Meditations on First Philosophy (1641)
In this, the founding text of the modern philosophy of mind, Descartes argues that there is a "real distinction" between the mind and the body. They are, he says, distinct "substances". We can imagine ourselves existing without a body but there is one thing whose existence cannot be doubted: the thing that does the doubting. Despite being very different kinds of stuff, the mind and body nonetheless interact. The site of that interaction, Descartes believes, is the pineal gland (a small gland near the centre of the brain).
Spinoza rejects the premises of Cartesian dualism. For him, mind (or thought) and body (or matter) are not distinct types of stuff but rather "attributes" of a single substance, which he calls deus sive natura ("God or nature").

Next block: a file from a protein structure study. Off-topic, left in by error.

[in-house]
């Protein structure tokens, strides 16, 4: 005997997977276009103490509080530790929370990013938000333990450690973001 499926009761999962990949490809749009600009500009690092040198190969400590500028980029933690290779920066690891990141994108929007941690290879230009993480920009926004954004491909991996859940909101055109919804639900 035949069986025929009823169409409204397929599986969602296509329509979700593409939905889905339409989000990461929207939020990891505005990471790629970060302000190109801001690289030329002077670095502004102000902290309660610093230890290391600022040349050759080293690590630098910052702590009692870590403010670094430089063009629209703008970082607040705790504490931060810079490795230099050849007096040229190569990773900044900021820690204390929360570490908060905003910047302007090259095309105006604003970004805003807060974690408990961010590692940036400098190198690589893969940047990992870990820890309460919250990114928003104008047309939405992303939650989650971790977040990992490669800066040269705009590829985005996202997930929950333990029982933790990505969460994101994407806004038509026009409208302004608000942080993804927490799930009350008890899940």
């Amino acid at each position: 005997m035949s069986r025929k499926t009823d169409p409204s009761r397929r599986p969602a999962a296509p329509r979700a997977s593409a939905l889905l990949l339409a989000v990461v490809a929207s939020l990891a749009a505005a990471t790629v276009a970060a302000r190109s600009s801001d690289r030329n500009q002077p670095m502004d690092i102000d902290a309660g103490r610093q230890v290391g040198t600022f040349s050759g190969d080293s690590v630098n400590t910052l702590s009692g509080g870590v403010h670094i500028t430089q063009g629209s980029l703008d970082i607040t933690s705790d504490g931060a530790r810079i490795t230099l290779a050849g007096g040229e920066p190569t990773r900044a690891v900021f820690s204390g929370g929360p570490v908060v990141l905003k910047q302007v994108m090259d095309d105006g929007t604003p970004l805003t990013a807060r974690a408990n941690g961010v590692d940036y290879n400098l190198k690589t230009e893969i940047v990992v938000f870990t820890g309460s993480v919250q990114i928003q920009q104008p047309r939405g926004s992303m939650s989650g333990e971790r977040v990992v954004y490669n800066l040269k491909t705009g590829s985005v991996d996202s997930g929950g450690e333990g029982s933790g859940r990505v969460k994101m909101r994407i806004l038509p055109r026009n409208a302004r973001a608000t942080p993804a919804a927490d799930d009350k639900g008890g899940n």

Select Works (1886)
Thomas Henry Huxley
In an essay entitled "On the Hypothesis that Animals Are Automata, and Its History", Huxley, who once described himself as "Darwin's bulldog", defends the doctrine of "epiphenomenalism". "Our mental conditions," Huxley writes, "are simply the symbols in consciousness of the changes which take place automatically in the organism." In other words, he accepts the Cartesian claim that mind and body are distinct but he rejects the idea that there is any sort of causal interaction between them. On the contrary, the mind is causally inert - it is but an emanation of the brain that has no effect on it.…